A striking red and black, framed Cultural Revolution poster hangs on the wall and behind a dark wood desk is a Korean screen with two poems in Chinese. “Read from bottom to top, right to left” Michel smiles. On the desk is a ceramic Xian Warrior head – a copy but nevertheless still captivating in its strength of facial expression.
From the apartment’s predominantly blue colour scheme, it is in the master bedroom where the color turns to Michel’s favourite; yellow. Hanging behind the buttercup yellow wing back chair and foot stool is a large framed photo of a solid yellow line on a road by friend João Palla. Next to it are two Chinese 2-door chests, one on top of the other, the lower painted in green, the upper in bright yellow. Inspite of the lovely views from this room, the master bed has its back to it … “I tried all the other ways but it just felt better this way”, he explains. A couple of silk cushions from a trip to Rajasthan decorate the bed. A walk-through dressing room leads to a generous sized master bathroom.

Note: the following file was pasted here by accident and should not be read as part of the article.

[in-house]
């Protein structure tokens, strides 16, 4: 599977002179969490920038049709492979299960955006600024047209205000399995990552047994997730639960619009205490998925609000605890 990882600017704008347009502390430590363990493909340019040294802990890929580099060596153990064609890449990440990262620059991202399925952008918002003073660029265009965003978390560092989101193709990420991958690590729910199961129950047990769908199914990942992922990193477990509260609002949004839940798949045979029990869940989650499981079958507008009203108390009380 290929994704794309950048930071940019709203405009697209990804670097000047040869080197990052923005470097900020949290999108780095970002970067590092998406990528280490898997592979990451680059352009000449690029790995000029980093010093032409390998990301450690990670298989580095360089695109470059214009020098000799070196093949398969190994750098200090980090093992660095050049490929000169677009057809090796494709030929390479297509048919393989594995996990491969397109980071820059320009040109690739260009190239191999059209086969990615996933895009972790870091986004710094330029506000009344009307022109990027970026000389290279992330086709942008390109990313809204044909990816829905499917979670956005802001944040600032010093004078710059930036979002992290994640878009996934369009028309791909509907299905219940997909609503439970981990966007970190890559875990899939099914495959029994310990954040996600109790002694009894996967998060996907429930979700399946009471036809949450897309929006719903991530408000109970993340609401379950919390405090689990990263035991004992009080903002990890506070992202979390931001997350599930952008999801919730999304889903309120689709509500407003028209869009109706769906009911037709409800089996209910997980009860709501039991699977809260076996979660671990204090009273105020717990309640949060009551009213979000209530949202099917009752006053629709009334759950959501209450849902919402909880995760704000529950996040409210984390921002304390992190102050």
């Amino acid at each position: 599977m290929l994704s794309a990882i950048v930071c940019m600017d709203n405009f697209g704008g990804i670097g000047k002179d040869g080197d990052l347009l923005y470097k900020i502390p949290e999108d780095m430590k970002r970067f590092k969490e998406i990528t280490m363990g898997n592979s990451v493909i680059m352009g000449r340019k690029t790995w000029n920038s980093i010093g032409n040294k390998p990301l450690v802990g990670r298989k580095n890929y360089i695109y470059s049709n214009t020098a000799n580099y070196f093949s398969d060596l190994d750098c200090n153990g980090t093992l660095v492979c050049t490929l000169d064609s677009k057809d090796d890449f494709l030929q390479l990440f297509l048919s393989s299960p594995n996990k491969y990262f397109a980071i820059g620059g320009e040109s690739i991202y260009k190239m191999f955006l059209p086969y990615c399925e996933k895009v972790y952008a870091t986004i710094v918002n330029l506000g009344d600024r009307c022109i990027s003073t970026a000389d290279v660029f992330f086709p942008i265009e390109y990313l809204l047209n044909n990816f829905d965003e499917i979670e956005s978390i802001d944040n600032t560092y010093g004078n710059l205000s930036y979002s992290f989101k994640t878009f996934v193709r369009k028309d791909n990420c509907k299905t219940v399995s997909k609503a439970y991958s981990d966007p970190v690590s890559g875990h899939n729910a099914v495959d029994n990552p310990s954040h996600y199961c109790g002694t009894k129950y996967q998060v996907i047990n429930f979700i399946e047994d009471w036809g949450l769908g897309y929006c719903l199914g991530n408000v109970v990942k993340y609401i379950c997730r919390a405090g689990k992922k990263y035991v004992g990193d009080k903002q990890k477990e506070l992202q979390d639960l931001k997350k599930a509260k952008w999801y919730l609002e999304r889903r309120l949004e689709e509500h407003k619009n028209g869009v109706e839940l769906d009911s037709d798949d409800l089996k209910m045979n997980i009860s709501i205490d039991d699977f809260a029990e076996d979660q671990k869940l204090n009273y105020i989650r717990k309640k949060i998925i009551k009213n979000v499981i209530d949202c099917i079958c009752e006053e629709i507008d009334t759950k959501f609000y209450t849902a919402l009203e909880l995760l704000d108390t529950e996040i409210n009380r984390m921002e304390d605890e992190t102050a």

Walking back down the corridor to the living room, with Tibetan runners underfoot and stopping to examine black and white family photos, more exquisite artwork and mirrors, one is reminded of the affection Michel holds for this apartment: a tasteful, elegant oasis from a busy life of business and travel. His home is truly where his heart is.
Text by Suzanne Watkinson for the Macau Closer magazine
Photographs by Suzanne Watkinson